Tag: Dan Chabanov
The big news is that I didn’t freeze my butt off. It was nearly balmy, and for those of you who remember NBX in past years as the coldest, most miserable race of the entire season, this sunny, dry, warm weather was just, well, odd. Didn’t seem like cyclocross, somehow.
So the weather was nice and the hotel was its usual, with the exception of a little Peyton Place sort of thing that will not get discussed any further here. Richie and I shopped at Dave’s for our dinner to bring back to our room—a little ritual of ours; the calm before the storm and we relish this little time. Richie decided to race (darn) so that meant up and out to the course really early, 7:30 am.
I sit in the car, I read a book for review, I walk the dog, I find the coffee truck. I pit for him. I’m the only one. I cheer dutifully. Pit 1. Pit 2. Cheer, cheer.
Yay! It’s lunch time! Eat the world’s spiciest taco (but good.) Then to the pit for Elite Women’s race. Libby got a mechanical early on and decided to call it a day. Britt soldiered on. Everyone did well Saturday. On Sunday, Dan came into the pit on the first or second lap. After the world’s longest pit change (because his pit bike wasn’t operational and we had to put a wheel on his racing bike—will not be discussed here) Dan got back on and in full Russian Frownie Face, back into the race. I wasn’t optimistic about Dan’s mental competitiveness at that point, but hallelujah, he tried really hard. Of course any moaning he was planning on doing after the race was truncated by Sam’s mishap. With one lap to go and Sam in fourth place!!—he and the metal barrier had words, with the result being that Sam, with a puncture wound a half-inch deep, went to the hospital. Thankfully, his best friend’s mother lived a scant five minutes away, and even, better, worked at the hospital. This allowed Richie and I to drive Sam’s car to her house and his father to get on the plane, as intended, to Serbia.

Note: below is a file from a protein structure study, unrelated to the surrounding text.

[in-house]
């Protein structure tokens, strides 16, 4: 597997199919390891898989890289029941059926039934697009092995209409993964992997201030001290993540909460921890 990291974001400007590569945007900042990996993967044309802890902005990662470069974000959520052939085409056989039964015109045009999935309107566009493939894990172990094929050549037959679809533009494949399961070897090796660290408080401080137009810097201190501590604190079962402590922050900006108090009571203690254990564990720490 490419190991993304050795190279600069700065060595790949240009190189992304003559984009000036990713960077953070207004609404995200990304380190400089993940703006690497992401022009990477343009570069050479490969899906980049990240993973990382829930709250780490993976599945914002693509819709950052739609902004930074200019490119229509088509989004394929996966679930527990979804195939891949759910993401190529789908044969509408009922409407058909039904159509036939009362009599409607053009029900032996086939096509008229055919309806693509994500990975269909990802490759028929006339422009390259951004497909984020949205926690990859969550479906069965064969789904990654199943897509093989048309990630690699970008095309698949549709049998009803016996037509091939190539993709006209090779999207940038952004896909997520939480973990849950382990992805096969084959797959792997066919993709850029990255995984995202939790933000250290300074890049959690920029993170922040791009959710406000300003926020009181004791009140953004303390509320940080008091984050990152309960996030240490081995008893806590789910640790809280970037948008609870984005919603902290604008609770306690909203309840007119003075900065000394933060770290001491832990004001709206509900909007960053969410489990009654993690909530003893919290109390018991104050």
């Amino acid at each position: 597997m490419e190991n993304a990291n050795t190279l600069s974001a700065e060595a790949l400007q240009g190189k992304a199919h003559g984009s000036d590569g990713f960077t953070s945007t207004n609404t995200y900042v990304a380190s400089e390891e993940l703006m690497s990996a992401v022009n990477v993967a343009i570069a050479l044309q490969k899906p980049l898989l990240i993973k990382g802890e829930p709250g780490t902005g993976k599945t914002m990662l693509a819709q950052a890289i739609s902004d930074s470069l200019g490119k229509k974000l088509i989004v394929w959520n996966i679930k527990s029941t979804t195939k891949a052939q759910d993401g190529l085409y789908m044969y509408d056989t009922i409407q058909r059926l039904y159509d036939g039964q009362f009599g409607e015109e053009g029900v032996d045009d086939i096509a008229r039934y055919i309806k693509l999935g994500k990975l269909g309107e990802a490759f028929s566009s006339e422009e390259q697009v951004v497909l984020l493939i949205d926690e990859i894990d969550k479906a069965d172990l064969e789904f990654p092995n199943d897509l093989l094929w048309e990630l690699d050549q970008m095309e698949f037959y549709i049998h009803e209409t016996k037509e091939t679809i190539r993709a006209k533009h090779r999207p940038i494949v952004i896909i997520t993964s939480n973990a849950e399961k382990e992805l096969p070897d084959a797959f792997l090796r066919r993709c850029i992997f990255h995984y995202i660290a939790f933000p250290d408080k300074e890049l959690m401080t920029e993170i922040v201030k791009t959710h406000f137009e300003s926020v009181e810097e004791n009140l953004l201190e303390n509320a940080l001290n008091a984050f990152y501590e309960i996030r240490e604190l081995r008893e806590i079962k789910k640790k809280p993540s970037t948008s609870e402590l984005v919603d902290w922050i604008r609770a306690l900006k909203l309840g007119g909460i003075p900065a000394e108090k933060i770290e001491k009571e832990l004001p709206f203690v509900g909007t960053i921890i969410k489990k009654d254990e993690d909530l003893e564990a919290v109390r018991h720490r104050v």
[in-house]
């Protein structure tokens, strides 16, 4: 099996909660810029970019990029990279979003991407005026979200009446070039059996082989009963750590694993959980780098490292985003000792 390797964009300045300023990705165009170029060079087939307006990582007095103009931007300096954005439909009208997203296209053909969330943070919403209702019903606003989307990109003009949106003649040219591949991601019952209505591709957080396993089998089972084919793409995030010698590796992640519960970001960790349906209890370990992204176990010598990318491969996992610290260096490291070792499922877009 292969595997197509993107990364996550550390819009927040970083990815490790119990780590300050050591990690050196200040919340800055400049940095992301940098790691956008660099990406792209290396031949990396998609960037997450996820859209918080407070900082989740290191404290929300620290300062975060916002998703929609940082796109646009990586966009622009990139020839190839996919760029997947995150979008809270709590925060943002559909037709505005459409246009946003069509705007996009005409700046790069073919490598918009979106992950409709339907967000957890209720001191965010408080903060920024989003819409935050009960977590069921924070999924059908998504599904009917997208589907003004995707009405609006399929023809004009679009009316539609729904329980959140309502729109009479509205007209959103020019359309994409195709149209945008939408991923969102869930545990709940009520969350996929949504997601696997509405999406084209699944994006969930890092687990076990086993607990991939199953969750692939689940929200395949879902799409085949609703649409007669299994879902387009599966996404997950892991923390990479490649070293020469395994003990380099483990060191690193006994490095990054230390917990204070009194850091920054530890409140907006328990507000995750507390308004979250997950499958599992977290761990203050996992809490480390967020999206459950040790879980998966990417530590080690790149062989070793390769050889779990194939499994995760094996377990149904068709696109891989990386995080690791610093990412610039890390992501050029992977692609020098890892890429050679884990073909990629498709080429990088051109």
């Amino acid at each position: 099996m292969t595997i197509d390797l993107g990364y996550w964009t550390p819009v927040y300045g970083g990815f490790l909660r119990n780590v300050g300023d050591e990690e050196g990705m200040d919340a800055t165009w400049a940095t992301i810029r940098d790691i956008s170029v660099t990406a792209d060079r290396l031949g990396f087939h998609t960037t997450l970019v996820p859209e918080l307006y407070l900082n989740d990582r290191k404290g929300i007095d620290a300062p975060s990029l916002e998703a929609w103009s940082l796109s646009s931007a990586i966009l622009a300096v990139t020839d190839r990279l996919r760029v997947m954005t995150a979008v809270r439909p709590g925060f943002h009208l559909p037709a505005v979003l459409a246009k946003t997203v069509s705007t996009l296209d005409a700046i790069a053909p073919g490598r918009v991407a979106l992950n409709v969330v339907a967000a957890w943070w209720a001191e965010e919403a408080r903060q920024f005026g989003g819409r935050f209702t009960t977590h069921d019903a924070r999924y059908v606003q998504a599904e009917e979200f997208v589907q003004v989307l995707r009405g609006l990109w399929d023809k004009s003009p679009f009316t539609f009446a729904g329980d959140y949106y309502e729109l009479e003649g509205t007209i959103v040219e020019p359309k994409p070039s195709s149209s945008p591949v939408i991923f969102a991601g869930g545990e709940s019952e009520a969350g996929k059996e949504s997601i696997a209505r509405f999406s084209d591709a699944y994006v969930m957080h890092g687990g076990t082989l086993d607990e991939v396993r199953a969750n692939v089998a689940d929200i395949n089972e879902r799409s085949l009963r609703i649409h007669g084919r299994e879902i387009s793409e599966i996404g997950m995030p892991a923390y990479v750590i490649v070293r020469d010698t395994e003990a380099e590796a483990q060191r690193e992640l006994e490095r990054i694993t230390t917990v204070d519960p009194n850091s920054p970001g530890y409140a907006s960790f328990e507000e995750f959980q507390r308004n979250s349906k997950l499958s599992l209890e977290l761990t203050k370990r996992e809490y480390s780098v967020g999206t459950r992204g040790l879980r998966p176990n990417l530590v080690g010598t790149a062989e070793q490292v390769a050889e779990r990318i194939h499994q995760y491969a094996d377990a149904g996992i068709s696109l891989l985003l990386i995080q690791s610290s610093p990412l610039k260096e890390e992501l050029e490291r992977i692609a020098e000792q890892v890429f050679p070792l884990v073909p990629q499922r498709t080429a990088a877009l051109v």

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Anthony Clark won on Sunday and I couldn’t be happier. He deserved that win, and the Verge series title. I don’t know anyone who works as hard and as humbly as he does. And it doesn’t hurt that the photo of him crossing the finish line is just about the best winning-a-race photo I have ever seen.
Week 6 of being on the road and all that denotes
There comes a time in the ‘cross calendar when the weather stops being perfect and turns cold. Or, god forbid, rainy and cold. This past weekend at Highland Park was cold. Not the numbing cold of NBX (that wind off the water in the shady pit…) but in the low 30’s at 9:00 am when Richie likes to arrive at the venue for his 12:00 start. Brrrr.